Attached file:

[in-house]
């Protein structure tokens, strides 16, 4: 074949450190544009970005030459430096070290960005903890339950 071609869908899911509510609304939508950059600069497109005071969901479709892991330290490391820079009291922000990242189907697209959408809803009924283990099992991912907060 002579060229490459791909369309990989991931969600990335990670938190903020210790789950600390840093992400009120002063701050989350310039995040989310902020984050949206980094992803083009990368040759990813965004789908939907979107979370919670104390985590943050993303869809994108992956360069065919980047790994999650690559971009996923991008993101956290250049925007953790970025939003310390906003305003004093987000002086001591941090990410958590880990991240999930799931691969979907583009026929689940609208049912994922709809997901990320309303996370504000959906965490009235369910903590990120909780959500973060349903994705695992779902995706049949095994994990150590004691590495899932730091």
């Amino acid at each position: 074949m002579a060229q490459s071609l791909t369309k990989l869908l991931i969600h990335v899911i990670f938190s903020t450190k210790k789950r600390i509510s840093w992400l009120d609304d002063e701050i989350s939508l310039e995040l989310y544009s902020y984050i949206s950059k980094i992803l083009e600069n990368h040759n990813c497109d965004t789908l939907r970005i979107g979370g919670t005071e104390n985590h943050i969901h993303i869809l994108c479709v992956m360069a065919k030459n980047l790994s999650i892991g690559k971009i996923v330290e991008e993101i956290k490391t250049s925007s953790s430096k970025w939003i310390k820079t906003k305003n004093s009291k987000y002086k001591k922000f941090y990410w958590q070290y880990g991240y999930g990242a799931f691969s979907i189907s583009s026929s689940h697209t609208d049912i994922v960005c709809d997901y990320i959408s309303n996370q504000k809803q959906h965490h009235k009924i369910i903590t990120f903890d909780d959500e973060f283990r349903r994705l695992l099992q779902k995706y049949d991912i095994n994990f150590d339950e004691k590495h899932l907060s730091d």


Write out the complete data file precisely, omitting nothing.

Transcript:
[in-house]
């Protein structure tokens, strides 16, 4: 074949450190544009970005030459430096070290960005903890339950 071609869908899911509510609304939508950059600069497109005071969901479709892991330290490391820079009291922000990242189907697209959408809803009924283990099992991912907060 002579060229490459791909369309990989991931969600990335990670938190903020210790789950600390840093992400009120002063701050989350310039995040989310902020984050949206980094992803083009990368040759990813965004789908939907979107979370919670104390985590943050993303869809994108992956360069065919980047790994999650690559971009996923991008993101956290250049925007953790970025939003310390906003305003004093987000002086001591941090990410958590880990991240999930799931691969979907583009026929689940609208049912994922709809997901990320309303996370504000959906965490009235369910903590990120909780959500973060349903994705695992779902995706049949095994994990150590004691590495899932730091």
């Amino acid at each position: 074949m002579a060229q490459s071609l791909t369309k990989l869908l991931i969600h990335v899911i990670f938190s903020t450190k210790k789950r600390i509510s840093w992400l009120d609304d002063e701050i989350s939508l310039e995040l989310y544009s902020y984050i949206s950059k980094i992803l083009e600069n990368h040759n990813c497109d965004t789908l939907r970005i979107g979370g919670t005071e104390n985590h943050i969901h993303i869809l994108c479709v992956m360069a065919k030459n980047l790994s999650i892991g690559k971009i996923v330290e991008e993101i956290k490391t250049s925007s953790s430096k970025w939003i310390k820079t906003k305003n004093s009291k987000y002086k001591k922000f941090y990410w958590q070290y880990g991240y999930g990242a799931f691969s979907i189907s583009s026929s689940h697209t609208d049912i994922v960005c709809d997901y990320i959408s309303n996370q504000k809803q959906h965490h009235k009924i369910i903590t990120f903890d909780d959500e973060f283990r349903r994705l695992l099992q779902k995706y049949d991912i095994n994990f150590d339950e004691k590495h899932l907060s730091d």